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Albanian Tax Inspectors Fine Critical Media Outlets

Albanian Prime Minister Edi Rama. Photo: LSA

Tax inspectors imposed several hefty fines on media outlets critical of the government of the Prime Minister Edi Rama for under-reporting their tax obligations, sparking claims that they were targeted for political reasons.

Albania’s General Tax Directorate has imposed several hefty fines on several TV stations, most of which are critical of the government of Prime Minister Edi Rama, the media companies said on Tuesday.

Ora News, a TV station based in Tirana, was fined around 50 million leks (437,000 euros) while Focus News, the company that owns the News 24 channel, was fined around 20 million leks (173,000 euros).

The government’s Media and Information Agency declined to respond to BIRN’s request for detailed comments about the reasons for the fines, but offered a general response.

“The government of Albania shows maximum respect for the media and the journalists and their duty,” the agency said.

“We emphasise that the government mission is to rigorously implement the law, which is equal for all and this is a universal principle,” it added.

It said BIRN’s specific questions were “of a too technical nature” and suggested contacting the Tax Directorate. The Tax Directorate didn’t respond to an emailed request for comment and its press office didn’t respond to phone calls.

Hysenbelliu Group, the group of companies that owns one of the television stations that were fined, told BIRN the fine was one of several targeting its companies, claiming that the intention was to silence its media outlets.

Last September, a hotel owned by the group was blown up by the government who claimed it was illegally constructed.

“This latest fine is part of a multipronged campaign against this group in which tax inspectors, the customs administration, the National Inspectorate for the Protection of the Territory and other government agencies have undertaken against the Hysenbelliu Group of companies, who also own the News 24 channel, Balkanweb [news website] and Panorama [newspaper],” the group’s press office told BIRN.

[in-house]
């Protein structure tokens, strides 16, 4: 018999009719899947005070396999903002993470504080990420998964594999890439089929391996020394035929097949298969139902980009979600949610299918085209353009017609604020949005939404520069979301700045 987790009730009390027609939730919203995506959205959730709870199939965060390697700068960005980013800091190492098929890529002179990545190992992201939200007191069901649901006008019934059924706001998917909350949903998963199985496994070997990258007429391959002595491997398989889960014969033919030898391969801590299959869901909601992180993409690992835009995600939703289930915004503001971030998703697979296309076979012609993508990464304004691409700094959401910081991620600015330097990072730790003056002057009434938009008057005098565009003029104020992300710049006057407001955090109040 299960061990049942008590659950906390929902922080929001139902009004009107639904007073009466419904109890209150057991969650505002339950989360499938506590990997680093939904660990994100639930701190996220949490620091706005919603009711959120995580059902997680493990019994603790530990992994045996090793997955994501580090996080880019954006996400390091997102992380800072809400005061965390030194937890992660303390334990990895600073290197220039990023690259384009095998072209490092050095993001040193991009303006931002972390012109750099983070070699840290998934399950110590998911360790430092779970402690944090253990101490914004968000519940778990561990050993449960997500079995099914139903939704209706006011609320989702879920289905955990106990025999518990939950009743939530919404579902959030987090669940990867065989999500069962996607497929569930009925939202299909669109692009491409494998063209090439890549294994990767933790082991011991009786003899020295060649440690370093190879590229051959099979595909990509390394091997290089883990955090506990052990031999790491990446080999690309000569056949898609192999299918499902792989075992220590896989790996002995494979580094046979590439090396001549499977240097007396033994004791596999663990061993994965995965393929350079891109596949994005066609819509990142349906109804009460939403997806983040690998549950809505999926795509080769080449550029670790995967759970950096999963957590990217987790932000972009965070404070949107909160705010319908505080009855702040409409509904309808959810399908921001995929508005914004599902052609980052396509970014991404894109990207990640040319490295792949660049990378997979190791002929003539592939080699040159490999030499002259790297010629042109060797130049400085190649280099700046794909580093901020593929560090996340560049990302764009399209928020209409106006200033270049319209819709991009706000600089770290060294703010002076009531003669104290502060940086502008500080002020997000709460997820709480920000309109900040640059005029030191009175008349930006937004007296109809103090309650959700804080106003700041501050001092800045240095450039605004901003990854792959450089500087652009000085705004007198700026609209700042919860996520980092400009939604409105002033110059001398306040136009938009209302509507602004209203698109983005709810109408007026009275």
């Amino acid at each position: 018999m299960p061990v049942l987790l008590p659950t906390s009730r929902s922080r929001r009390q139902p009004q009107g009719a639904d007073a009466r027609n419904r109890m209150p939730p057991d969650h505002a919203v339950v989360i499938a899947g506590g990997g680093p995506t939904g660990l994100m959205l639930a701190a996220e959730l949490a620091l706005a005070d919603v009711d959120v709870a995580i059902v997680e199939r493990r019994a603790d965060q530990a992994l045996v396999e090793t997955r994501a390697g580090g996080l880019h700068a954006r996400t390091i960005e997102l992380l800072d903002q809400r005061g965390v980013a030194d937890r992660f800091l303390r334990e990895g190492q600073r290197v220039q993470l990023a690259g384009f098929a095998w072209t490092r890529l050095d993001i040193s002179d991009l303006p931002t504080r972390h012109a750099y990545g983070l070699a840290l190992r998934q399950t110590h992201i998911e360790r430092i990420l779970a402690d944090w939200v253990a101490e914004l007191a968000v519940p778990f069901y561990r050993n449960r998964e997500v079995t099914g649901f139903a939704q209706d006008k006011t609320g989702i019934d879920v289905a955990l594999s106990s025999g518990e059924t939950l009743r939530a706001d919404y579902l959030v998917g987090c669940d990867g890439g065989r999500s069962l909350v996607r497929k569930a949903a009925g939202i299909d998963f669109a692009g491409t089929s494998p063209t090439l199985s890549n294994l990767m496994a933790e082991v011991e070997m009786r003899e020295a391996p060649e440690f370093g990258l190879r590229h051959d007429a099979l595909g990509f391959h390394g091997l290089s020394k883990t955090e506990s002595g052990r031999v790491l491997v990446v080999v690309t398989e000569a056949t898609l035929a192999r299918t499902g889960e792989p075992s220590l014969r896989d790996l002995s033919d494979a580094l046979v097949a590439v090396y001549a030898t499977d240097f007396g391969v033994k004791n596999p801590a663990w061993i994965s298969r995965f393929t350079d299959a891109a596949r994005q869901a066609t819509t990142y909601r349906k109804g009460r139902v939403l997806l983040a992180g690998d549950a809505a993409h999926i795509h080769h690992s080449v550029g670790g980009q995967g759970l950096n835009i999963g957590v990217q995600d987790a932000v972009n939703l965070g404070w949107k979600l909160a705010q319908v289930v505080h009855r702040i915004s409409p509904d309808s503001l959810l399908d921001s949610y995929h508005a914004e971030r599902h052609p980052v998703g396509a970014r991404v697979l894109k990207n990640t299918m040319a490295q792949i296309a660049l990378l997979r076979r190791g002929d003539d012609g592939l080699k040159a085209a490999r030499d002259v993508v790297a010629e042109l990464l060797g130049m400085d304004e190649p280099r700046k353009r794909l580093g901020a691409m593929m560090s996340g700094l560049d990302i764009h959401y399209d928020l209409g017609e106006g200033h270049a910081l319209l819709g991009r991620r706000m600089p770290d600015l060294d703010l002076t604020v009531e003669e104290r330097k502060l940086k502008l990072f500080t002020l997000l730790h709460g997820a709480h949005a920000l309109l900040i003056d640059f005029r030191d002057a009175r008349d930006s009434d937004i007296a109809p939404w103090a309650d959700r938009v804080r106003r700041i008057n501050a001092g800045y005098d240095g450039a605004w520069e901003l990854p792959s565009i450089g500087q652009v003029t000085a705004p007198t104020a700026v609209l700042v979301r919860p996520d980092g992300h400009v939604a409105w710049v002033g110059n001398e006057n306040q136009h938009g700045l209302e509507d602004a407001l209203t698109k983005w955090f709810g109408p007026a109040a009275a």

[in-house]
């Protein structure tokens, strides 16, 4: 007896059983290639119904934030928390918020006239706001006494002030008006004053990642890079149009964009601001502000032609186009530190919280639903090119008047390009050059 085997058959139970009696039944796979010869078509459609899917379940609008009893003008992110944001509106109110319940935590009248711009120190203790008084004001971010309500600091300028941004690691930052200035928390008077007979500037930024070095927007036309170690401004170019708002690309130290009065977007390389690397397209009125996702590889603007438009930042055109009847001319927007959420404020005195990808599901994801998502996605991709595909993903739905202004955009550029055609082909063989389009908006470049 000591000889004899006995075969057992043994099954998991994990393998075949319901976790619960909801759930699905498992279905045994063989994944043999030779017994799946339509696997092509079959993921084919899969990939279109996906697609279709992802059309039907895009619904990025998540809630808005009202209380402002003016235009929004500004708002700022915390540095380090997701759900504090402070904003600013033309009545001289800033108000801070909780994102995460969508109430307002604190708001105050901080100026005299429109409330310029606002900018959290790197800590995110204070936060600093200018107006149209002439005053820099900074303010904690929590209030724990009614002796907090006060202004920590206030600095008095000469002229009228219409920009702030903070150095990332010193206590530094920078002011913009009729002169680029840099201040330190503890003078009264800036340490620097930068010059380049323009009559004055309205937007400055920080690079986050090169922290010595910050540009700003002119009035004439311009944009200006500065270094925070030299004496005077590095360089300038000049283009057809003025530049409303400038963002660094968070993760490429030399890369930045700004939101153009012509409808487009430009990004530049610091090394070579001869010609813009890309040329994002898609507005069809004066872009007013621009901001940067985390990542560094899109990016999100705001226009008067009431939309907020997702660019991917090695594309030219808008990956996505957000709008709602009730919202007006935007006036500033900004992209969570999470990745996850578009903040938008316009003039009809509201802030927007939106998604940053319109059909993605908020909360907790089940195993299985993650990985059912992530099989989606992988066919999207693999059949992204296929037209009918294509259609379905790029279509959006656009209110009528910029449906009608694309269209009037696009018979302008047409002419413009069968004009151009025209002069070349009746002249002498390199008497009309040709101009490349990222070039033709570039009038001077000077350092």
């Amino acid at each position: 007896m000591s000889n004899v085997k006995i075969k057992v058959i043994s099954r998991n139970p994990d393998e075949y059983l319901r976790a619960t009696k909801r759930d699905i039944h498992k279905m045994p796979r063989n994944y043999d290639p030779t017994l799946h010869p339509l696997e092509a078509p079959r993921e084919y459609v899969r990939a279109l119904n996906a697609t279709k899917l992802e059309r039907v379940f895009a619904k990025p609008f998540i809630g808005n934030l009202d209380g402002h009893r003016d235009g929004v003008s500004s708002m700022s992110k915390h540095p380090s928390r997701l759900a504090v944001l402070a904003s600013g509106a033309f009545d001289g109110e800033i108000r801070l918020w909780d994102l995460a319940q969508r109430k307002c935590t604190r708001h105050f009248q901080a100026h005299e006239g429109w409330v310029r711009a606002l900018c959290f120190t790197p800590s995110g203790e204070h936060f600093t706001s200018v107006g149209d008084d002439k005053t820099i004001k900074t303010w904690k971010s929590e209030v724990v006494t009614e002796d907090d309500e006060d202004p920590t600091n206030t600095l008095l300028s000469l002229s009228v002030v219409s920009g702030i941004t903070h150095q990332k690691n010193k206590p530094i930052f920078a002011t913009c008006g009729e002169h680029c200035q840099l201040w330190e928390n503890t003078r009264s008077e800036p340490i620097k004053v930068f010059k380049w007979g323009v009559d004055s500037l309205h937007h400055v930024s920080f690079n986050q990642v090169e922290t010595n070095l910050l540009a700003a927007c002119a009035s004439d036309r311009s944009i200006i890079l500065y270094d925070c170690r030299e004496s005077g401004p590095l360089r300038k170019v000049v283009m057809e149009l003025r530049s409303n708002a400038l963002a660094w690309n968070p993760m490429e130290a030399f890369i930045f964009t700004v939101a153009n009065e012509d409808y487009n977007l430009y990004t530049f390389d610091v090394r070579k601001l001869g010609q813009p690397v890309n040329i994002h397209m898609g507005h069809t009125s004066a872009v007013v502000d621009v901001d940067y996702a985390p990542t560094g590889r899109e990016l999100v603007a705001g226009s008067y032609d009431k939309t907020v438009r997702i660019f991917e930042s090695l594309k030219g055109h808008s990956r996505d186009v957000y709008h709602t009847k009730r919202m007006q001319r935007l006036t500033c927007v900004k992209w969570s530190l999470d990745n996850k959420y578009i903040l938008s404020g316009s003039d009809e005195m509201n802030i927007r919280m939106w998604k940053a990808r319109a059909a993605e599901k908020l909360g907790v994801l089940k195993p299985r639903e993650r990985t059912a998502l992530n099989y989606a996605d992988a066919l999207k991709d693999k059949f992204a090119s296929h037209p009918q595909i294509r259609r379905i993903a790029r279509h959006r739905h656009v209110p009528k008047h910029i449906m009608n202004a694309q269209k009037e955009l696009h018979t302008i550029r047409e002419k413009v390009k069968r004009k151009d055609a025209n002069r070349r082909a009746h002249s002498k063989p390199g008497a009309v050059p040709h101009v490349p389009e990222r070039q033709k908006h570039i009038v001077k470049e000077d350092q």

“For us there is no doubt that this campaign, which amounts to some 17 million euros in fines, is directed by the Prime Minister Edi Rama in revenge against the editorial line of this media group,” it said.

Ora News director Brahim Shima said the fine was yet another attempt to close the station, which has been under state administration since 2020, which includes the period during which tax inspectors believe that it under-reported its tax ownings.

“This fine is simply aiming to shut down the channel, thus closing the space for carry out journalistic duties in an independent way,” Shima said.

The report on the inspection of Focus News, seen by BIRN, said that the tax inspectors found unlawful salaries being paid “below the average market rate” for the specific profession and therefore recalculated the company’s tax dues assuming that the staff were employed with a salary equal to the average.

Based on this reasoning, the inspectors concluded that the company should have paid some 7.3 million leks (over 63,000 euros) more in social and health insurance contributions

The inspectors also calculated that the company underpaid personal income tax to the tune of around 3.5 million leks (some 30,000 euros).

Tax informality is perceived as being widespread in Albania with companies keeping separate books of accounts, one for tax purposes and the other for management purposes in order to under-report revenue, salaries and tax dues. In such cases, it is believed that companies pay salaries partly via bank transfers and partly in cash to evade detection.

In December 2021, a file containing wage data for some 630,00 Albanians, the entire workforce in the country, was leaked online – the first time in which such data was made available publicly and could be analysed independently.

It was observed that scores of companies reported unfeasibly low salaries for professional jobs, such as lawyers employed for a declared salary of some 30,000 leks (260 euros) a month, the country’s minimum wage.

The government announced it would start to tackle the issue, and based on this initiative, the Tax Directorate decided to send inspectors to media companies.

However, the report on Focus Media Group stated that it found no traces of the company employing unregistered employers and no traces of double bookkeeping. But it concluded that some of the employees had salaries “below the market average for the specific profession”.

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